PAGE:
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(The following information has been adapted from the Ministry of Justice, The Family Court, "Domestic Violence; information on Protection Orders and the Domestic Violence Act" booklet. Free resources are available at your local Family Court.)
The Domestic Violence Act came into effect in Aotearoa New Zealand in 1995.
The Domestic Violence Act was made to protect people in many different relationships, including:
The Justice Department of Aotearoa New Zealand describes domestic violence as "An abuse of Human Rights". They go on to describe what domestic violence is as:
Nobody – including a husband, wife, partner or an adult who looks after children, is allowed to hit, punch, kick or in any way assault another person.
Nobody is allowed to have any sexual contact with another person without that person's permission.
Includes intimidation, threats and harassment. Examples of psychological abuse are damaging property, allowing children to see or hear any domestic violence, controlling someone's contact with friends as a way of having power over him or her.
At the heart of the Domestic Violence Act is the Protection Order.
The Family Court can issue a Protection Order if it is satisfied that domestic violence has occurred and the Protection Order is needed to protect you, (the Applicant), and other persons for whom protection is sought, (such as children).
A Protection Order automatically covers any child under the age of 17 years who usually lives in your house.
The person the application is being made against is called the "Respondent". You can also have the Protection Order made against a third person, an "Associated Respondent", (e.g. a friend or family member of the person who has abused you), if you are at risk of violence from them because the Respondent has encouraged them to be violent toward you also.
You can ask for the Protection Order to cover other persons, like your friends, a new partner or anyone who may be at risk from the Respondent or Associated Respondent because of their relationship with you.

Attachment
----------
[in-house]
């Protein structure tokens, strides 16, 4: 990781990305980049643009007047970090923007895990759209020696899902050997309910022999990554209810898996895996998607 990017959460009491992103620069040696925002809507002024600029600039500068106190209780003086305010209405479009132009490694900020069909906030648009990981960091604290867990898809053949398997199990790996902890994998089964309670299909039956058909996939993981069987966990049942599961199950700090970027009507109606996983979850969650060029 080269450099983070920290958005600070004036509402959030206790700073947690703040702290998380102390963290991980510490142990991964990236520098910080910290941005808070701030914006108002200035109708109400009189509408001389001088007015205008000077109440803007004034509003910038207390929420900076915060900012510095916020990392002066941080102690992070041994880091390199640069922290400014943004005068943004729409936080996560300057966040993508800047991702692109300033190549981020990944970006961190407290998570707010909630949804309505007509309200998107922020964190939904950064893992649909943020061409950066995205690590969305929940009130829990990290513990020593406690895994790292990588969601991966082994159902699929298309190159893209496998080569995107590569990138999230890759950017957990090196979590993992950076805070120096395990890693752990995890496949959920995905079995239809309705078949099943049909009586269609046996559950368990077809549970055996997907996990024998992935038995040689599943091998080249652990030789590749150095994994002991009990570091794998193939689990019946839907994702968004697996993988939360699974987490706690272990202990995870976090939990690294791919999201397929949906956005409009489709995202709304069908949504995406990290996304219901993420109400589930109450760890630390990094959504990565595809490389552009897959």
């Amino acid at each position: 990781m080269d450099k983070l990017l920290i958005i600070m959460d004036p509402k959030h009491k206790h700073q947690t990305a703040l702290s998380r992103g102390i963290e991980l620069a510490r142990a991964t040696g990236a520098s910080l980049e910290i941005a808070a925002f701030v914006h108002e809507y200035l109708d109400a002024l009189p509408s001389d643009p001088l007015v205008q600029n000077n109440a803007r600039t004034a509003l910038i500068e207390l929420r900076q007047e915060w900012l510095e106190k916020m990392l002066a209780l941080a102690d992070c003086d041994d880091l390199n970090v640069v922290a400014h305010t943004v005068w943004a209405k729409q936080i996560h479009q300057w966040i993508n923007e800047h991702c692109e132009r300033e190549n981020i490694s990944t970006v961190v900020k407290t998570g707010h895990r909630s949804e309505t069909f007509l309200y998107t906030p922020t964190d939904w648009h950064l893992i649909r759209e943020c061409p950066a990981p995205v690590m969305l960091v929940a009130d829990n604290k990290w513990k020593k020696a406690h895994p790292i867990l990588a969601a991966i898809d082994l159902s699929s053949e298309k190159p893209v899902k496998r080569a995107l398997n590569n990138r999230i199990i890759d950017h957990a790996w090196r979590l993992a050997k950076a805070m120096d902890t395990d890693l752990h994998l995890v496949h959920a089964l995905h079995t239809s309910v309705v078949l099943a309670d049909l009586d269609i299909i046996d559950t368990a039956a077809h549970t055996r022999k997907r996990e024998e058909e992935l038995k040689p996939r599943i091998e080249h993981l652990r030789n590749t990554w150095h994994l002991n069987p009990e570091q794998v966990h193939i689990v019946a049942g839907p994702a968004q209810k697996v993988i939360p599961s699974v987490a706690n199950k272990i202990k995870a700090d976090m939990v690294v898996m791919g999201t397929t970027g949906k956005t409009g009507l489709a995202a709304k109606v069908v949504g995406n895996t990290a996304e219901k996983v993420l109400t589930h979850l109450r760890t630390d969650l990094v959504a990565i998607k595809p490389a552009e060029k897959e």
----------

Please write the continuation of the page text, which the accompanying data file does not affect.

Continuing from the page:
Children can apply for their own Protection Orders with the support of an adult (e.g. social worker, guidance counselor, family member.) However they do not need to apply for one if they are covered by an adult in the same household's Protection Order.
- for help filling out a Protection Order see the Ministry of Justice website
Whether you want to have no contact at all with the Respondent, or if you want to continue living with the Respondent, you can still have a Protection Order. In order to cover both these situations Protection Orders have two types of "conditions" or rules associated with them.
- These apply in every case, whether you are together or living apart.
The Respondent must not:
- These apply when you are living apart.
The non-contact conditions say that the Respondent must not:
If you want to have contact with the respondent e.g. you may want to continue living together, you can suspend the non-contact conditions, so they don't apply. However you can decide you do not want contact anymore and withdraw you consent of this contact, and immediately the non-contact conditions come into effect. You do not have to go to court to change this.
The non-violence conditions apply whether or not you are living together.
If you have a Protection Order, you have specific protection from any physical, sexual or psychological abuse (including threats and harassment). The police policy is to arrest a person who breaches (doesn't stick to the conditions) a Protection Order. The person will be dealt with in the Criminal Court.
In most cases the Respondent will be required to attend a Family Court approved stopping violence programme, such as the ones provided by Te Kupenga Whakaoti Mahi Patunga/ The National Network of Stopping Violence Services' member agencies throughout Aotearoa New Zealand. (See "Organisation Details"). These are usually group programmes, but individual programmes are also available when needed. It is a breach of the Protection Order if the Respondent does not attend, unless they are excused by the programme provider.
The maximum penalty for breach of Protection Order is six months in prison or a $5000 fine. The penalty increases to two years in prison where a person is convicted of three offences and two of these are committed within a three year period. If other serious crimes are involved, (such as assaulting you), the penalties could be more severe.